We all know that reckless driving is dangerous, yet we see the results of careless driving on a daily basis. Reckless driving can include negligent driving, aggressive driving, or driving under the influence of alcohol.
These behaviors can put you and others in danger. At worst, it can lead to fatalities and prison time for you.
So what are all the ways that Americans drive recklessly? What are the consequences of reckless driving? What can you do if you were the victim of someone else’s reckless driving?
This guide will help you understand the different types of reckless driving and the reasons why it’s dangerous. You’ll also learn what you can do to prevent reckless driving.
- Driving Under the Influence
Driving under the influence (DUI) refers to driving a car while under the influence of an intoxicant. An intoxicant can include alcohol, marijuana, hard drugs, prescription drugs, etc.
There are, however, differences under the law concerning reckless driving vs DUI. Reckless driving will usually lead to a misdemeanor charge. Reckless driving is when you show complete disregard for other’s safety while you drive.
A DUI will have more serious consequences. If it leads to reckless driving, you can expect a serious charge that can lead to imprisonment.
- Poor Traffic Etiquette
There are many behaviors that can get classified as reckless driving. If a police officer sees you exhibiting any of these behaviors, you can expect to get stopped.
Tailgating is one of the most common types of reckless driving. This refers to following a car with yours, coming very close to their bumper.
If you follow a car too closely without leaving much space, this can lead to a serious collision. Even if this is done without intention, it can still get construed as reckless driving.
If you fail to yield or don’t stop at a STOP sign, this is also reckless driving. Even if these don’t lead to accidents, you are still driving recklessly.
Even if there are no other cars around, you cannot drive past a STOP sign without stopping first. If there is a police officer nearby, you can expect them to charge you with reckless driving.
If you weave in and out of traffic, that’s another common example of reckless driving. If a police officer doesn’t see you, there’s still the chance that another driver will report you.
You might feel confident with this type of driving, but you are making your fellow drivers nervous.
Excessive speeding is also reckless driving. Don’t think that because you only went 2 miles above the speed limit that a police officer won’t stop you. You might think you can handle driving your car at a fast speed, but this can still lead to a fatal accident.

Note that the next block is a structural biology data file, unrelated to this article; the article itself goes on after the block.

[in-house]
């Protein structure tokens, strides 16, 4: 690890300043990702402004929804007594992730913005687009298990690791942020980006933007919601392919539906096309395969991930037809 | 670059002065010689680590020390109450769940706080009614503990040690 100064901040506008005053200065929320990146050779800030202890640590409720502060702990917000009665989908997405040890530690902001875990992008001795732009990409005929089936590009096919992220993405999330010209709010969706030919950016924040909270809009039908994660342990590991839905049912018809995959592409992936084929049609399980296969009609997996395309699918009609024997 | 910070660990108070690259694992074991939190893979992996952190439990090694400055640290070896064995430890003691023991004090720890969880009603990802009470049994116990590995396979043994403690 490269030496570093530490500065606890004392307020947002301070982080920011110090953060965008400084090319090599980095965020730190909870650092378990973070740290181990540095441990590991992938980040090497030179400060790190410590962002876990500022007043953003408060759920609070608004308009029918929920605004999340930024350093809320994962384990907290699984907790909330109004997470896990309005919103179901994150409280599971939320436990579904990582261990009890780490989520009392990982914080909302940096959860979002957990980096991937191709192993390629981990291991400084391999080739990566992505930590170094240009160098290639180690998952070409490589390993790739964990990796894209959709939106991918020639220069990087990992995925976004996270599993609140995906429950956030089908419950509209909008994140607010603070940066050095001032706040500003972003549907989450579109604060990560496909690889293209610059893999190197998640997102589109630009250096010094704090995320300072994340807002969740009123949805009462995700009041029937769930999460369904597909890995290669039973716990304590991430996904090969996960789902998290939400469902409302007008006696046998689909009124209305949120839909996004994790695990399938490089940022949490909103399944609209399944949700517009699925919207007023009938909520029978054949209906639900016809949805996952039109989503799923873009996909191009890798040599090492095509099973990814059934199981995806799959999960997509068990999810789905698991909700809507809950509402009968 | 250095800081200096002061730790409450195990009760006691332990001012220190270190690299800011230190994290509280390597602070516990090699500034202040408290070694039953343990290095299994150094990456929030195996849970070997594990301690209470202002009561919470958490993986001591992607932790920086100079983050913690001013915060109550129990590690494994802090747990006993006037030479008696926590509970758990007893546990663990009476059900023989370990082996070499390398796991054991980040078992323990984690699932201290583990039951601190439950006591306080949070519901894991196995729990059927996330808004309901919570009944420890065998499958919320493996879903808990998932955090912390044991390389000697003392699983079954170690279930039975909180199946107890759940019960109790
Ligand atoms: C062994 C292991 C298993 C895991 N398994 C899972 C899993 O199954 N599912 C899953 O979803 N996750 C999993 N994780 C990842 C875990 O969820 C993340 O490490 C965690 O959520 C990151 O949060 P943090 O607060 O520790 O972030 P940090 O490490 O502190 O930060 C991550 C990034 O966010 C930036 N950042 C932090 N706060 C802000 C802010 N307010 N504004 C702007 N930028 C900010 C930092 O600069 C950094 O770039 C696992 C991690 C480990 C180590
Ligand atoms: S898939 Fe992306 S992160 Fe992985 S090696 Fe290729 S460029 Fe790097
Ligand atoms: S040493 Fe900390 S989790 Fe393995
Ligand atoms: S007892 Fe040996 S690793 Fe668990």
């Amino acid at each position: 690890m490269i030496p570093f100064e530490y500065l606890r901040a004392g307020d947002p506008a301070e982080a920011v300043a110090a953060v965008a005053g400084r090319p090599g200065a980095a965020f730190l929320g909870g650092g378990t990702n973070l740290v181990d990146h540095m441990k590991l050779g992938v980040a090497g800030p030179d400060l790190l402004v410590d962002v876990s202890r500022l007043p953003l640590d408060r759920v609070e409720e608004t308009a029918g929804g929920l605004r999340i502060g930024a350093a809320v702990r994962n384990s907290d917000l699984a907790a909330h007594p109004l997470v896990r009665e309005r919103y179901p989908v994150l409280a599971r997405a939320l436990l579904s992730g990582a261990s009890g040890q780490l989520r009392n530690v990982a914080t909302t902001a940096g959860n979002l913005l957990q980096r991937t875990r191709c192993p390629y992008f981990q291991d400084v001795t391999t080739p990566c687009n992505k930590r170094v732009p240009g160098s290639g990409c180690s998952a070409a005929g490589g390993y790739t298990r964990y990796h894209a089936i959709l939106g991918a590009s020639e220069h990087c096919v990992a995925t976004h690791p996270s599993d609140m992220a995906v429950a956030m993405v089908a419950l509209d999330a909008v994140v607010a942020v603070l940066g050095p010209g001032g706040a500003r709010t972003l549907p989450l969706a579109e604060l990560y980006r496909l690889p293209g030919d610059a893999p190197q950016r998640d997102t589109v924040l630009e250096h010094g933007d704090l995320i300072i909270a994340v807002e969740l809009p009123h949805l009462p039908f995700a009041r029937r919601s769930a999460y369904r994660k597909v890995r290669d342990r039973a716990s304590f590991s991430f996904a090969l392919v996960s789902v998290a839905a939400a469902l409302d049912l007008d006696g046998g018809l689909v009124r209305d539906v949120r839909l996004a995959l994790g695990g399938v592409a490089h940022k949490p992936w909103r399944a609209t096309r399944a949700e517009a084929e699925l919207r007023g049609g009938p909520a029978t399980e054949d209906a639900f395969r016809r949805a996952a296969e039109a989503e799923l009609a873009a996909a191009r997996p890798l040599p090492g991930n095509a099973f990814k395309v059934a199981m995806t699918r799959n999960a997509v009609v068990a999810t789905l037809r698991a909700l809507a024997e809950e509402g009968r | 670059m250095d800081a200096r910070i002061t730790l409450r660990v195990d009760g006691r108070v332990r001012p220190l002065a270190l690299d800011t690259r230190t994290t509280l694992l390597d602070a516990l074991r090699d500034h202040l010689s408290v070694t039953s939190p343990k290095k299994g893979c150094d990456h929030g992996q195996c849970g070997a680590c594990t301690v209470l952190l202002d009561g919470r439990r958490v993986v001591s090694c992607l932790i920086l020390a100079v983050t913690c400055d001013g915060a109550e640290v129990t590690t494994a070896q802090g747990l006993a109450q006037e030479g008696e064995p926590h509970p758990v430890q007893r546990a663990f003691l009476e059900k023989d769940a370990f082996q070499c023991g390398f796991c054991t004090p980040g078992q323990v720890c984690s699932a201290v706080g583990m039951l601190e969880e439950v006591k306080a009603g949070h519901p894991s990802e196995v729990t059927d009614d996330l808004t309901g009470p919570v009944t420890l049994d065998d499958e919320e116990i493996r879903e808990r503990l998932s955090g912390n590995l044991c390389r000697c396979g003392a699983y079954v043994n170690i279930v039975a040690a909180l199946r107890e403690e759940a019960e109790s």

Illegal U-turns and changing lanes without signaling can also be reckless driving. As you can see, any violation of the basic etiquette of driving can get construed as reckless driving.
- Drowsy Driving
One of the most overlooked aspects of reckless driving is drowsy driving. This refers to driving while fatigued. It can lead to driving after falling asleep at the wheel.
While not as common as driving while drunk, this can be just as dangerous. This can lead to you getting into accidents, missing your turns, forgetting driving etiquette, and much more. If you feel drowsy while you drive, the best option is to pull over and rest.
Drowsy driving can occur when you go on a long road trip. If you are driving with a group, make sure that you take turns to switch drivers.
If you drive by yourself, you want to make sure you prepare ahead of time. Make sure you are well-fed and hydrated before you drive. Pack an adequate amount of snacks and beverages to boost your energy.
You should do your research to see if there are hotels or rest stops on your way. Don’t take the risk of driving when you feel exhausted!
- Distracted Driving
Let’s look a bit deeper at distracted driving and how to prevent it. One recent phenomenon has been texting and driving. While we may be experts at typing several words per minute, even a few seconds of looking at our phone can have life-changing consequences.
So what’s the solution?
The first is to ignore your phone altogether. For most of us, the texts and calls we receive can wait. If you feel that you do need to respond, consider connecting your phone to your car.
Most modern cars will have the technology to connect your smartphone to them. You can make hands-free calls and dictate text messages. This is a much safer option than having to worry about reaching for your phone at any time.
You’ve also got to keep your eyes off the distractions on the streets. Maybe there’s a parade happening on one street. Or perhaps there’s a protest that piques your curiosity.
If you want to observe what’s going on, you have to be a passenger, not a driver.
Even if you eat and drink while you drive, you can make an error and get into an accident. As we mentioned before, never drive if you aren’t adequately hydrated or well-fed.
If you talk to your passengers, you have to make sure they don’t distract you. Don’t look at them while you speak. If a passenger states “hey, look at this,” ignore them completely!
Your eyes must always be on the road, no matter what. If you drive with younger children who need your attention, pull over first before attending to them.
Reckless Driving Is Dangerous: Work to Prevent It
If you are a victim of someone else’s reckless driving, you have to do something about it. Reckless driving is dangerous and can ruin someone’s life forever.
Hire an attorney to pursue charges against anyone who drives in a reckless manner. Don’t be afraid to report reckless drivers to the police.
Make sure you also follow the laws and etiquette of the road. Encourage others to always practice responsible driving.
Encourage others to learn the best driving practices from professional instructors.
If you want to learn more about responsible driving, you can find related content on our website!